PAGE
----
26. Can't agree. Never underestimate the Power of the Party in China. To date I think they handled the crisis quite well, far better than one would expect the EU or even the US to do.
    There are certainly built-in structural flaws in the Chinese model, but these probably won't rear their ugly head before the Demographic Crisis hits in about a decade.
    The competition simply isn't there in the global market(for manufacturing).
    Maybe if the EU had its house in order, or if South America or India could finally get their act together, China would have a harder time.

  27. China is cheating on more then just one front, one is its currency manipulation, to undercut prices in respective markets, the other is stealing IP through their partnership business scheme, only designed to steal ideas, high tech, IP from the west, Trump is gonna bury china, hard times ahead, and Xi will lose face, cause one day Chinese wake up to realize their former pig minding president is not as smart as their manipulated press makes him out to be. –

  28. Xi Pin is just a criminal, he just disposed of his opposition, of some rich guys, stole their money, and had them executed, dont look like mr nice guy to me sorry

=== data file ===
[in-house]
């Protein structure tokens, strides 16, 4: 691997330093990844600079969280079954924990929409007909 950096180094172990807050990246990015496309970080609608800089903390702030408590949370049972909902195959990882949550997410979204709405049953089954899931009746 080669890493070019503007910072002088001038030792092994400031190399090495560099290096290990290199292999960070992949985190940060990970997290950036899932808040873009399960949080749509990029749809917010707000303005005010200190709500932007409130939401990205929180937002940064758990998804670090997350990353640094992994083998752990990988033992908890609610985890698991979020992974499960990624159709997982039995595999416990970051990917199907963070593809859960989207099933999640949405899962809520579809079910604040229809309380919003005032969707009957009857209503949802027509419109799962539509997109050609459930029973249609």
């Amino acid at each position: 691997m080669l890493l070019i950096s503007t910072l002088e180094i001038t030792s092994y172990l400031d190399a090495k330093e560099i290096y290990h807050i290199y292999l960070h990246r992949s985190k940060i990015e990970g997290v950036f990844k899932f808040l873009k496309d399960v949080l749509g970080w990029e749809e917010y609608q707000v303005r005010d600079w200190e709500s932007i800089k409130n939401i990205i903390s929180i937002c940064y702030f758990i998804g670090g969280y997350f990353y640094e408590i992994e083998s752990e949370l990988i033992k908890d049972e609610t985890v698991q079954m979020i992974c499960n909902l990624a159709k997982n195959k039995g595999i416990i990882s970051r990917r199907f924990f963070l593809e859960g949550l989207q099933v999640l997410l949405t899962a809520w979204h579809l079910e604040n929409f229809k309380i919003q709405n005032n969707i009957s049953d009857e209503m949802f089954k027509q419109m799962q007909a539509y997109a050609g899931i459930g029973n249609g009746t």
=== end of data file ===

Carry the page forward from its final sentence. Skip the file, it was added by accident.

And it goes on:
29. emerging market fund is more riskier as it holds 35% of China and so many fake companies in china faking their revenue and profits and majority dont have any workers its dead companies but owners walking away with millions because then lie on their sheet.

  30. Growth figure that is propaganda number is nothing but stock market collapse is real and undeniable.

  31. The title of this video says "China's Stock Market Collapse Explained". When did China's market collapse? How do you explain something that never happened? Clearly this is a wishful thinking of TDC. TDC wished that China's market would collapse. To do that, TDC made up an "explanation". Sorry TDC, your "explanation" failed. China's economy is still expanding although at a slower pace.

  32. The Chinese Government instead of allowing people to just Invest in their market blindly they should have started companies like investment firms and allowed it's people to place the money into those funds. This way the money would have been handled by professionals and the Chinese Governments could raise taxes and make money from those investment firms. So everyone would have won at the end of the day

  33. Red Chinese communist party will collapse it's own, …-cannot wait to see…no human rights
    STOP lying to your own chinese people,
    almost zero, or minus -1, downfall ,

  34. Wishing more than analysis that it will collapsed in yearly basis for as long as China economy is in existence and never feel tire….(readers) yawning….

Leave a Reply

Your email address will not be published. Required fields are marked *